Scott Longley – Dispelling the myths of sports data rights…

Scott Longley – Clear & Concise Media

Sports leagues and governing bodies have emphasised the distribution of their data rights through ‘official partnerships’, sanctioned by chosen tech partners. Adjusting to digital disruptions across all media and entertainment verticals, the debate on sports data rights should not be handled as a black-or-white matter…

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Arguments over sports data – who owns it, who distributes it, who uses it – have become more heated in the past couple of years, maybe not coincidentally since expanded regulated sports betting became a reality in the US.

These questions on ownership and rights go to the heart of some of the disputes that are affecting the data supply arena in both Europe and the US right now.

For the sports, the simple yet misleading answer to the questions of who owns the data is that they do. Simple, because it seems to make logical sense – they are the sport, whether that is a league or a governing body, and therefore what is produced is their’s to keep.

Yet, such a simple premise is misleading, because in law there is no copyright over the actual fact of what has happened in the field of play. A team or player scoring a goal or points against another team does not constitute a copyrightable piece of information.

The essential building blocks of today’s data rights and distribution landscape have long been put in place in Europe and yet still arguments rage over essentially settled legal points such as the influence of the EU’s ‘Database Right‘.

It is why sports have consistently lost out over claims that fixture lists have any inherent copyright attached and it is why there are numerous pieces of case law which have together established this basic fact.

It is only when an element of extra work or investment in resources is added to the basic data that database rights come in to play. This is, in essence, why the Database Right exists. It protects those who put the effort into collecting and distributing data, giving them legal protection over the investment that they make and what they organise and relay. This right is not exclusive to sports and it applies to anyone putting in that effort.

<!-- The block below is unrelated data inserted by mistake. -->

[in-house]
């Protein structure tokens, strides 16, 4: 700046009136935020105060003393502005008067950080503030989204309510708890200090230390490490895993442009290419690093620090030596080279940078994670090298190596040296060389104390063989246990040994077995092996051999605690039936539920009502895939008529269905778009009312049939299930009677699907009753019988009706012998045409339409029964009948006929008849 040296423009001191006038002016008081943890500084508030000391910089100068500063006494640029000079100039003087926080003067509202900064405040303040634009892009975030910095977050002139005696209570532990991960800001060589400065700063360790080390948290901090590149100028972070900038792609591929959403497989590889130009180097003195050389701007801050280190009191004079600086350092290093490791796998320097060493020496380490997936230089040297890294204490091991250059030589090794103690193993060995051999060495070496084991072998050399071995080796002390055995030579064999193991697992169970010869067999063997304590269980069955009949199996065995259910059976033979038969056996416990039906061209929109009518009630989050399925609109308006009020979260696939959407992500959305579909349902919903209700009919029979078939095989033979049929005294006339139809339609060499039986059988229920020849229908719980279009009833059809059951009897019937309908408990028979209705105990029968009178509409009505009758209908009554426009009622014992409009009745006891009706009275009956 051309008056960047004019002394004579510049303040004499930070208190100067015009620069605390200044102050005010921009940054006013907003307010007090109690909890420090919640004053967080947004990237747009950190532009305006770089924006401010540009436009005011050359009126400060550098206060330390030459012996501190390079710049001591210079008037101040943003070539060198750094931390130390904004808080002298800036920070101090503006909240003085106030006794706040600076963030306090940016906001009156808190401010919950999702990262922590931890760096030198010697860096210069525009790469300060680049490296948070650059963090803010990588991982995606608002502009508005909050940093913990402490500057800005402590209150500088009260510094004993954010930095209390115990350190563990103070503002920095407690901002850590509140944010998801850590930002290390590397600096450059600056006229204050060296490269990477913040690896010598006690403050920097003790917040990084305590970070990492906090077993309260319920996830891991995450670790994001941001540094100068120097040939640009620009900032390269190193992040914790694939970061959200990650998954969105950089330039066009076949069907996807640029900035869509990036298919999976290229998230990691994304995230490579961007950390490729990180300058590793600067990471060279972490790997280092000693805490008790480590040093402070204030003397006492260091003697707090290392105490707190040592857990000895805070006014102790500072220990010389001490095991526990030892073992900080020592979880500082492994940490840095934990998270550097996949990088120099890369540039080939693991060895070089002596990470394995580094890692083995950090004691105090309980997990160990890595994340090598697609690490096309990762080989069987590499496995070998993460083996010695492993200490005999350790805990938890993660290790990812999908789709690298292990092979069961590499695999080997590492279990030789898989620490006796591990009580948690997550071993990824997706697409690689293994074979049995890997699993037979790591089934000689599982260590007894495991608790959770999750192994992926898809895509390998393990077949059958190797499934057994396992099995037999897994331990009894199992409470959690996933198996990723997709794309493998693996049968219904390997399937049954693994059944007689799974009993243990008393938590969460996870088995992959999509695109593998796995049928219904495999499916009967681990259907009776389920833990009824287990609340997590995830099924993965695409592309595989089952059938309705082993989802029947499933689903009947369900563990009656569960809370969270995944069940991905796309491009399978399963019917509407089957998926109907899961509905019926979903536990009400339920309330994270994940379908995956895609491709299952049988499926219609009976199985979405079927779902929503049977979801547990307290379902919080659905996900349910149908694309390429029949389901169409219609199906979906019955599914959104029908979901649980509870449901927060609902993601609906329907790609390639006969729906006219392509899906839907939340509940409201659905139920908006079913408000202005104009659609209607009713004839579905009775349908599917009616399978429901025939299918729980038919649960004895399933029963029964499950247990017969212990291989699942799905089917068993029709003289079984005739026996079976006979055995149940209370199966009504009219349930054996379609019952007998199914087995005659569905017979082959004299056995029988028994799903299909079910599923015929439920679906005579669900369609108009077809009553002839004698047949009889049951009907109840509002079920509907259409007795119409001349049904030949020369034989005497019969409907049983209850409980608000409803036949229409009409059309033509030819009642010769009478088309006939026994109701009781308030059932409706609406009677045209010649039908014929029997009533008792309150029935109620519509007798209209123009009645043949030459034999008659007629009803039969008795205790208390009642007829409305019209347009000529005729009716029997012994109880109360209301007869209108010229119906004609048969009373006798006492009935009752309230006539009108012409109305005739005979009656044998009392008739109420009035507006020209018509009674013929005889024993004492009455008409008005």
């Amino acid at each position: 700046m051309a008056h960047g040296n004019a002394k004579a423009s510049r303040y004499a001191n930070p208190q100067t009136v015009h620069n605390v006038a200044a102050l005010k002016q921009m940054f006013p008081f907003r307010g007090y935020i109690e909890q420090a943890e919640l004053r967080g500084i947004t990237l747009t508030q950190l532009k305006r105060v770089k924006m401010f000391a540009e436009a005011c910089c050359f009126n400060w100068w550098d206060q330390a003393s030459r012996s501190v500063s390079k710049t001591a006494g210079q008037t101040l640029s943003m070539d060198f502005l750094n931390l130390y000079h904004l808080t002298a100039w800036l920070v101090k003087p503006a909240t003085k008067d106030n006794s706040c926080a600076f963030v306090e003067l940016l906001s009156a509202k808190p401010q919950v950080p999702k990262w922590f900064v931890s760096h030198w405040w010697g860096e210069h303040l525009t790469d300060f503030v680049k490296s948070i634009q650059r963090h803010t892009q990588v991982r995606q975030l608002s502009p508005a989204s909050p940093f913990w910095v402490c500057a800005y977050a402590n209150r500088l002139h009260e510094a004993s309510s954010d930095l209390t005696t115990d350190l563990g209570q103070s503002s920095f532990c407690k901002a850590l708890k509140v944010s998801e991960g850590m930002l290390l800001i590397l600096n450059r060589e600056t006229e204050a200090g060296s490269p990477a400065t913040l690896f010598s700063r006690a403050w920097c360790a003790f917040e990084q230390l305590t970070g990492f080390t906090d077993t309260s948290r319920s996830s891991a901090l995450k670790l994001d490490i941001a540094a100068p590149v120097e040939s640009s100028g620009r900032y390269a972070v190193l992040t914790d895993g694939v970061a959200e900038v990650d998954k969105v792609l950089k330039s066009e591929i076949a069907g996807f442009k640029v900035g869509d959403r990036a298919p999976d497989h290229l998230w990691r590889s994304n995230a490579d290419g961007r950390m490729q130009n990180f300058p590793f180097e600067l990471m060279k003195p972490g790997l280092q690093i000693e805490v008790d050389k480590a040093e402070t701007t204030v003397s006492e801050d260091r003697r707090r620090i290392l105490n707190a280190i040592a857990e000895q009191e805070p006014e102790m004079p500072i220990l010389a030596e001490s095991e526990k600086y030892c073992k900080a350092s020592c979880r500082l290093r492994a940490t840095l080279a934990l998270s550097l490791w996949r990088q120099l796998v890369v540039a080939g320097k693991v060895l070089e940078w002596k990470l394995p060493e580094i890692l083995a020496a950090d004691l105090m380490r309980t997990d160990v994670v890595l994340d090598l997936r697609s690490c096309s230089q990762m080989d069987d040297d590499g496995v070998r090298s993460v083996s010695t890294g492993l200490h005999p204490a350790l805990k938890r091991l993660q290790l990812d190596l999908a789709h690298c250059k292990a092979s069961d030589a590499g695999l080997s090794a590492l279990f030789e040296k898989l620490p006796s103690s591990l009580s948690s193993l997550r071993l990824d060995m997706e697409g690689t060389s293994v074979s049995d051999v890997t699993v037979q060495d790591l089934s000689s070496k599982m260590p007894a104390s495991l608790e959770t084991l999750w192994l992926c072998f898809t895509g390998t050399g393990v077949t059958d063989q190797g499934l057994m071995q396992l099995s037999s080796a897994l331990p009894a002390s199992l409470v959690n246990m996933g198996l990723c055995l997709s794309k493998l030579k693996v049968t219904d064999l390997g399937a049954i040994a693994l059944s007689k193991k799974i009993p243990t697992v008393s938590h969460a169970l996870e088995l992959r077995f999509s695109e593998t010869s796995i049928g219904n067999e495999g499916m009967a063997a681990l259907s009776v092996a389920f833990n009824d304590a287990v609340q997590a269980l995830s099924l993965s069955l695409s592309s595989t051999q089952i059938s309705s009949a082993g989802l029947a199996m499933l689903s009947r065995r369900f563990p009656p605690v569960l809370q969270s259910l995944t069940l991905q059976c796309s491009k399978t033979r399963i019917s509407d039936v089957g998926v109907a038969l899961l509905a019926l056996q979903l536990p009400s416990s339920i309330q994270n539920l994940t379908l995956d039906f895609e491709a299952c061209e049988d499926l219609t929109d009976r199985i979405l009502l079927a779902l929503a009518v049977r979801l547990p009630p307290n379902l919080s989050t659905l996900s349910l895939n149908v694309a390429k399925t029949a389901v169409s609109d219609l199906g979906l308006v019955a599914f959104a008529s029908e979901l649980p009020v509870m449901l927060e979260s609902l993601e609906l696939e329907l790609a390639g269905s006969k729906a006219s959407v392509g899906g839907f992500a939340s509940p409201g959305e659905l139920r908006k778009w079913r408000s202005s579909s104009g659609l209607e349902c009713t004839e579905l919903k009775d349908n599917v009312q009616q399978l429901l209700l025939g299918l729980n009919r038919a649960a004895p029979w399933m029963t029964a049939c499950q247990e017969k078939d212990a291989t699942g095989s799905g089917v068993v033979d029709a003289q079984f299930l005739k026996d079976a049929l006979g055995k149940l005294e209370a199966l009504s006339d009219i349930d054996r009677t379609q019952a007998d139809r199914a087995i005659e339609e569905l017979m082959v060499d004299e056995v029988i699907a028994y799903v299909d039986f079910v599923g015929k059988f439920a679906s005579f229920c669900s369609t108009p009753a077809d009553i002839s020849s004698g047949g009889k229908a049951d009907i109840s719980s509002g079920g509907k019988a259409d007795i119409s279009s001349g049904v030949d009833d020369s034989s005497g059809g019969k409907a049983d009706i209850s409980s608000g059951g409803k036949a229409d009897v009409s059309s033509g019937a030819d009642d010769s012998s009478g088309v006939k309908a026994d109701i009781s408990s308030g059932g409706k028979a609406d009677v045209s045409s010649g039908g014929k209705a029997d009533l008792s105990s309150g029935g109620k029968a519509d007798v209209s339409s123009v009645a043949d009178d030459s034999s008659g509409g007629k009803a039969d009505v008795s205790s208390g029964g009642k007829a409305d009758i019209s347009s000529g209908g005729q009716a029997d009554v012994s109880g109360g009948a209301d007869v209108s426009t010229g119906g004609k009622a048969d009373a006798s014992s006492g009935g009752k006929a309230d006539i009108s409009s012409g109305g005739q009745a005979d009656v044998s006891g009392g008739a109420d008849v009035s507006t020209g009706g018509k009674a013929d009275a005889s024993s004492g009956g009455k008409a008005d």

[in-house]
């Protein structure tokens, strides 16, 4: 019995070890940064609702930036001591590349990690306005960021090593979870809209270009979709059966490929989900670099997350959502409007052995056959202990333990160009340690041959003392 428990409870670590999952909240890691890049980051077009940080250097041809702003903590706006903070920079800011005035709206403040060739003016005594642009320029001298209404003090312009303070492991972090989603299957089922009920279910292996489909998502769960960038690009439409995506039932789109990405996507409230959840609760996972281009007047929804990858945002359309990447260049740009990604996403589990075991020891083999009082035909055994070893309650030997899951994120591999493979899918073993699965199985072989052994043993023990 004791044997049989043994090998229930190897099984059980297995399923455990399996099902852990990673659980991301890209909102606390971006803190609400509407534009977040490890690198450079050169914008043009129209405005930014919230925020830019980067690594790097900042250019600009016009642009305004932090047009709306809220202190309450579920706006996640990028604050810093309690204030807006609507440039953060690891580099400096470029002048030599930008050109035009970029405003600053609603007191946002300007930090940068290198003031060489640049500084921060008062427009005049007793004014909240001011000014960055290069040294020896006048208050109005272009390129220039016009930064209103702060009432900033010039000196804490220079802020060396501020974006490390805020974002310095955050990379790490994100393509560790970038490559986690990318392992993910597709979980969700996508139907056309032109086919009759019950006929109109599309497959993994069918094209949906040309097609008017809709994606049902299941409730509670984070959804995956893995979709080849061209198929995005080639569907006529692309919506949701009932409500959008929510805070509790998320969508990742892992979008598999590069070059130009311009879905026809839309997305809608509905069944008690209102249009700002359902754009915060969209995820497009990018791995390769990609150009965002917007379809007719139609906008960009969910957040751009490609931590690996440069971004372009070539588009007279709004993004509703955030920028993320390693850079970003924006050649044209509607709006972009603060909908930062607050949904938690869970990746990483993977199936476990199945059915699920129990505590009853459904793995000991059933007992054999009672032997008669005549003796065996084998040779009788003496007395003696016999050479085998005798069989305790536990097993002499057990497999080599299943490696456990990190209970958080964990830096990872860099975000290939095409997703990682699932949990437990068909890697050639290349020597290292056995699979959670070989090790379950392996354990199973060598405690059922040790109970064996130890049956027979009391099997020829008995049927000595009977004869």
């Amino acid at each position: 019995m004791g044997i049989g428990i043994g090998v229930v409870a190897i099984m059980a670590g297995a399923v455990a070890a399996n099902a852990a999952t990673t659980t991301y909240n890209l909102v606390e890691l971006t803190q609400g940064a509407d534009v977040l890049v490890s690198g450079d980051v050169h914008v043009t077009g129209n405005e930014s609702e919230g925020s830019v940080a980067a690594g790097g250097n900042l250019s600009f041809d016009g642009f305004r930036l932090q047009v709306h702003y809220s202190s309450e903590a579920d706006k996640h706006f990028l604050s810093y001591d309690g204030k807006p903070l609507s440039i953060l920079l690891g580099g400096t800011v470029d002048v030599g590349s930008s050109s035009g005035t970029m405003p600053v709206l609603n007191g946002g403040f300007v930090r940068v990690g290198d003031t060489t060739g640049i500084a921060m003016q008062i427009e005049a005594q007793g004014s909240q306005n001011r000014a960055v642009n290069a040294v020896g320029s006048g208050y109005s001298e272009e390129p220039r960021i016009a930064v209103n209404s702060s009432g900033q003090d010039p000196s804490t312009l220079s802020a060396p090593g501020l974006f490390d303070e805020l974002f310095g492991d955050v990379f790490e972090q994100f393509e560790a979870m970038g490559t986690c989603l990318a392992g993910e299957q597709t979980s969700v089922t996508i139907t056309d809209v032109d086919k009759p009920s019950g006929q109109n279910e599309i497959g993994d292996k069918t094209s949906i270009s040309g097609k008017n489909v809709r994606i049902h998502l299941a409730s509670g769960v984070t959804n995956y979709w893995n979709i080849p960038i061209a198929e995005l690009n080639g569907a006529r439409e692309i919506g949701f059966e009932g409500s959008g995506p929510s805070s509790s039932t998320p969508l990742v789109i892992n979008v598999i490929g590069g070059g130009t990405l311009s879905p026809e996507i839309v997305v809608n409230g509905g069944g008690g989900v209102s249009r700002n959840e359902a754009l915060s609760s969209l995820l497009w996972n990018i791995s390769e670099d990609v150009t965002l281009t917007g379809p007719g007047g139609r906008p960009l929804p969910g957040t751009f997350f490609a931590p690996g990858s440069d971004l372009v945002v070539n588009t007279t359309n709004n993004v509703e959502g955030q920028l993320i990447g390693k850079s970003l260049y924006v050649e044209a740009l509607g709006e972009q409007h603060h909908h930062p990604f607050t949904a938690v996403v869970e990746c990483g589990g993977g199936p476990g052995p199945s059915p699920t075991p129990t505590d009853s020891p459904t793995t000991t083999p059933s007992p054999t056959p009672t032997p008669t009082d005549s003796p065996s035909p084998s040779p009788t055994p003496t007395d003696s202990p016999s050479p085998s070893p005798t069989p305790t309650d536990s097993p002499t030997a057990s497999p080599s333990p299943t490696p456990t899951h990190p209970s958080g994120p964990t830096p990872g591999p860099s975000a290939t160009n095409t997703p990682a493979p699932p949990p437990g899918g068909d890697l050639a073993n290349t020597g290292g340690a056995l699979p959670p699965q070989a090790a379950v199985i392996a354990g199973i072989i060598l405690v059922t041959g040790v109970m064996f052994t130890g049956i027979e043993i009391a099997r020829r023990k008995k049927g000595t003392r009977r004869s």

Now, to start adding the layers of complexity, we need to see official data deals against this legal context. While having an official stamp regarding data can provide a competitive edge, it is not an absolute necessity. This, of course, has become a contentious area on both sides of the Atlantic where sports are looking at different ways and means to force bookmakers to use the official product, either through legislation or through restriction of alternative data sources.

Rights at Issue

Which brings us around to where the real sparks are flying currently in Europe around exclusive data deals. Any sport is wholly within its rights to ask for an exclusive official data deal, but that exclusivity doesn’t mean they have the right to foreclose all other arrangements for the collection and distribution of data related to that sport.

While they may wish to enforce property rights to refuse entry to the stadia – itself a point of conflict that may or may not pass muster in the courts –they can’t stop data being collected legitimately by any other means.

Arguably, also, such attempts are detrimental to their own economic interests. In attempting to squeeze more out of data deals by creating an exclusive premium product, a sport will be cutting off potential revenues from other suppliers and their downstream customers who may wish to have an official product but for whom the singular premium feed does not make commercial or economic sense.

To be clear here claims that other suppliers are somehow ‘stealing -or-pirating’ data when supplying unofficial or what might more properly be termed open-source data is legally misleading. These other suppliers are often more than willing to pay for official access or accreditation but they are being denied the opportunity by sports insisting on one exclusive arrangement and a single ‘source of truth’. In pursuing such deals, sport is often cutting off its nose to spite its face, leaving money on the table that could otherwise be benefiting its constituents.

This all matters because ultimately such measures also only act to hold back on innovation in data supply to the bookmakers with the ultimate loser being the consumer. Multiple licensee official deals also act as an insurance in terms of integrity, where multiple data sources mean avoiding the risks associated with a single point of failure or potential corruptibility.

The arguments currently raging over official and exclusive data are more than just old news; they are harmful to the relationship between betting and sport and ultimately lead to damaging allegations of impropriety where none exists.

For the good of all concerned as well as public perception, it is maybe time for the operators, the sports and their suppliers to agree a system of distribution which balances their respective interests and is designed to allow each participant to rise above the squabbles and set the framework for the future relationship between the two sectors.

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